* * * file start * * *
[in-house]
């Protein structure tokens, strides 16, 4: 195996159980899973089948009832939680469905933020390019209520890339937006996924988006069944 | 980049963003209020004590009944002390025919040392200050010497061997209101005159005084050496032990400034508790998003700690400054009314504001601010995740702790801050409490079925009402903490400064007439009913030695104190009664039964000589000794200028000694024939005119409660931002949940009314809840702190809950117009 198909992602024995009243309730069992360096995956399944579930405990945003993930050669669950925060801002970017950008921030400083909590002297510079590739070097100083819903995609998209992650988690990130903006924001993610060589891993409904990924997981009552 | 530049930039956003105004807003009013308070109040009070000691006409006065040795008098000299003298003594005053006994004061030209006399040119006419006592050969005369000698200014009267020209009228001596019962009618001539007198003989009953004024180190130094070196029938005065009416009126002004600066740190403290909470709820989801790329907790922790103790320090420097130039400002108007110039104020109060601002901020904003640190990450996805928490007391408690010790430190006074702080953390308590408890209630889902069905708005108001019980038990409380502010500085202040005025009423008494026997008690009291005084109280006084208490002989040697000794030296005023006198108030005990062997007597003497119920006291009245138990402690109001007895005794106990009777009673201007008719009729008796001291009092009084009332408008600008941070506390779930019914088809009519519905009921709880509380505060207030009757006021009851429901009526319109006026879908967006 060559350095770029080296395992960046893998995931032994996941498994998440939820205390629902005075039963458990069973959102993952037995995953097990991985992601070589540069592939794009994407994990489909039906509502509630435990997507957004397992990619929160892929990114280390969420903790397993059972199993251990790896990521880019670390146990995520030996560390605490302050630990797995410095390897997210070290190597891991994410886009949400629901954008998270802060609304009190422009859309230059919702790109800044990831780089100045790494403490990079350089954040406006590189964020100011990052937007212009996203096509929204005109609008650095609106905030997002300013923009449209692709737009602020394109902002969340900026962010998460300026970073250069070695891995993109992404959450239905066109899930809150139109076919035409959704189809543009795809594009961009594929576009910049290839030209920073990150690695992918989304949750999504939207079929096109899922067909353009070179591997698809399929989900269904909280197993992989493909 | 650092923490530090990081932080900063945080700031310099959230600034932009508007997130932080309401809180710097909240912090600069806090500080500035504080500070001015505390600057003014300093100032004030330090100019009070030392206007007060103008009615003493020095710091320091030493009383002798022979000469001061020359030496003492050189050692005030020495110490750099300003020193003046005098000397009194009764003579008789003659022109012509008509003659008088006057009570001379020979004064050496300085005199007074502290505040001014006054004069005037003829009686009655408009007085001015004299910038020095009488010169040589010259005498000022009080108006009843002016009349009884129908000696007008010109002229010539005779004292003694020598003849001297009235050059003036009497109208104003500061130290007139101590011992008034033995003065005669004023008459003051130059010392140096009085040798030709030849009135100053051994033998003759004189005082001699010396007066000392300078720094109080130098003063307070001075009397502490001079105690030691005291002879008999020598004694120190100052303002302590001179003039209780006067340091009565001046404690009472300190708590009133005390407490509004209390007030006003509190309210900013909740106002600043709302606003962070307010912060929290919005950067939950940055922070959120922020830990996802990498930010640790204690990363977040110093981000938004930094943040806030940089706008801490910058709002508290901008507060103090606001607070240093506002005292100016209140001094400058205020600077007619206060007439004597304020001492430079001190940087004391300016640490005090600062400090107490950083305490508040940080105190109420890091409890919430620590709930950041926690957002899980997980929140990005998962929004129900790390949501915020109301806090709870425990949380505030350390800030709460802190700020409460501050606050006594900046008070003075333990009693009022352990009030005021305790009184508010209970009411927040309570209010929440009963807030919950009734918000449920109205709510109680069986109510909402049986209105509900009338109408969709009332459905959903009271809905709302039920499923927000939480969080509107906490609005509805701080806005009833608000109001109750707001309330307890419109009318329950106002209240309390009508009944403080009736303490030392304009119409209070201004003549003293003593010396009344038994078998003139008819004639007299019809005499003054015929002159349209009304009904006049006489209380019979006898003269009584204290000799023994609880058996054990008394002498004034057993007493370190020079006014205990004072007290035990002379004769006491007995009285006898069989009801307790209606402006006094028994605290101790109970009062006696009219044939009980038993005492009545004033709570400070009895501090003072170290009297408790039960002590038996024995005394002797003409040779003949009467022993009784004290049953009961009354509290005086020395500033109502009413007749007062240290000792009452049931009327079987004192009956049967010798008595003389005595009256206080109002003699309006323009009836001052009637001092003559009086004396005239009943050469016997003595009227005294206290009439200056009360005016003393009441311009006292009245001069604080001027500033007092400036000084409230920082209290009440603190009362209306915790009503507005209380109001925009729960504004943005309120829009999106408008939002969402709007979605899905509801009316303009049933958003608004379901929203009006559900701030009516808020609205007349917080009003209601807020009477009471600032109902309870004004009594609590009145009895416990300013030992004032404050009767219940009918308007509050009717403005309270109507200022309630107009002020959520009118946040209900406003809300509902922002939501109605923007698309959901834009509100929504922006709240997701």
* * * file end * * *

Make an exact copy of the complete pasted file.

[in-house]
């Protein structure tokens, strides 16, 4: 195996159980899973089948009832939680469905933020390019209520890339937006996924988006069944 | 980049963003209020004590009944002390025919040392200050010497061997209101005159005084050496032990400034508790998003700690400054009314504001601010995740702790801050409490079925009402903490400064007439009913030695104190009664039964000589000794200028000694024939005119409660931002949940009314809840702190809950117009 198909992602024995009243309730069992360096995956399944579930405990945003993930050669669950925060801002970017950008921030400083909590002297510079590739070097100083819903995609998209992650988690990130903006924001993610060589891993409904990924997981009552 | 530049930039956003105004807003009013308070109040009070000691006409006065040795008098000299003298003594005053006994004061030209006399040119006419006592050969005369000698200014009267020209009228001596019962009618001539007198003989009953004024180190130094070196029938005065009416009126002004600066740190403290909470709820989801790329907790922790103790320090420097130039400002108007110039104020109060601002901020904003640190990450996805928490007391408690010790430190006074702080953390308590408890209630889902069905708005108001019980038990409380502010500085202040005025009423008494026997008690009291005084109280006084208490002989040697000794030296005023006198108030005990062997007597003497119920006291009245138990402690109001007895005794106990009777009673201007008719009729008796001291009092009084009332408008600008941070506390779930019914088809009519519905009921709880509380505060207030009757006021009851429901009526319109006026879908967006 060559350095770029080296395992960046893998995931032994996941498994998440939820205390629902005075039963458990069973959102993952037995995953097990991985992601070589540069592939794009994407994990489909039906509502509630435990997507957004397992990619929160892929990114280390969420903790397993059972199993251990790896990521880019670390146990995520030996560390605490302050630990797995410095390897997210070290190597891991994410886009949400629901954008998270802060609304009190422009859309230059919702790109800044990831780089100045790494403490990079350089954040406006590189964020100011990052937007212009996203096509929204005109609008650095609106905030997002300013923009449209692709737009602020394109902002969340900026962010998460300026970073250069070695891995993109992404959450239905066109899930809150139109076919035409959704189809543009795809594009961009594929576009910049290839030209920073990150690695992918989304949750999504939207079929096109899922067909353009070179591997698809399929989900269904909280197993992989493909 | 650092923490530090990081932080900063945080700031310099959230600034932009508007997130932080309401809180710097909240912090600069806090500080500035504080500070001015505390600057003014300093100032004030330090100019009070030392206007007060103008009615003493020095710091320091030493009383002798022979000469001061020359030496003492050189050692005030020495110490750099300003020193003046005098000397009194009764003579008789003659022109012509008509003659008088006057009570001379020979004064050496300085005199007074502290505040001014006054004069005037003829009686009655408009007085001015004299910038020095009488010169040589010259005498000022009080108006009843002016009349009884129908000696007008010109002229010539005779004292003694020598003849001297009235050059003036009497109208104003500061130290007139101590011992008034033995003065005669004023008459003051130059010392140096009085040798030709030849009135100053051994033998003759004189005082001699010396007066000392300078720094109080130098003063307070001075009397502490001079105690030691005291002879008999020598004694120190100052303002302590001179003039209780006067340091009565001046404690009472300190708590009133005390407490509004209390007030006003509190309210900013909740106002600043709302606003962070307010912060929290919005950067939950940055922070959120922020830990996802990498930010640790204690990363977040110093981000938004930094943040806030940089706008801490910058709002508290901008507060103090606001607070240093506002005292100016209140001094400058205020600077007619206060007439004597304020001492430079001190940087004391300016640490005090600062400090107490950083305490508040940080105190109420890091409890919430620590709930950041926690957002899980997980929140990005998962929004129900790390949501915020109301806090709870425990949380505030350390800030709460802190700020409460501050606050006594900046008070003075333990009693009022352990009030005021305790009184508010209970009411927040309570209010929440009963807030919950009734918000449920109205709510109680069986109510909402049986209105509900009338109408969709009332459905959903009271809905709302039920499923927000939480969080509107906490609005509805701080806005009833608000109001109750707001309330307890419109009318329950106002209240309390009508009944403080009736303490030392304009119409209070201004003549003293003593010396009344038994078998003139008819004639007299019809005499003054015929002159349209009304009904006049006489209380019979006898003269009584204290000799023994609880058996054990008394002498004034057993007493370190020079006014205990004072007290035990002379004769006491007995009285006898069989009801307790209606402006006094028994605290101790109970009062006696009219044939009980038993005492009545004033709570400070009895501090003072170290009297408790039960002590038996024995005394002797003409040779003949009467022993009784004290049953009961009354509290005086020395500033109502009413007749007062240290000792009452049931009327079987004192009956049967010798008595003389005595009256206080109002003699309006323009009836001052009637001092003559009086004396005239009943050469016997003595009227005294206290009439200056009360005016003393009441311009006292009245001069604080001027500033007092400036000084409230920082209290009440603190009362209306915790009503507005209380109001925009729960504004943005309120829009999106408008939002969402709007979605899905509801009316303009049933958003608004379901929203009006559900701030009516808020609205007349917080009003209601807020009477009471600032109902309870004004009594609590009145009895416990300013030992004032404050009767219940009918308007509050009717403005309270109507200022309630107009002020959520009118946040209900406003809300509902922002939501109605923007698309959901834009509100929504922006709240997701």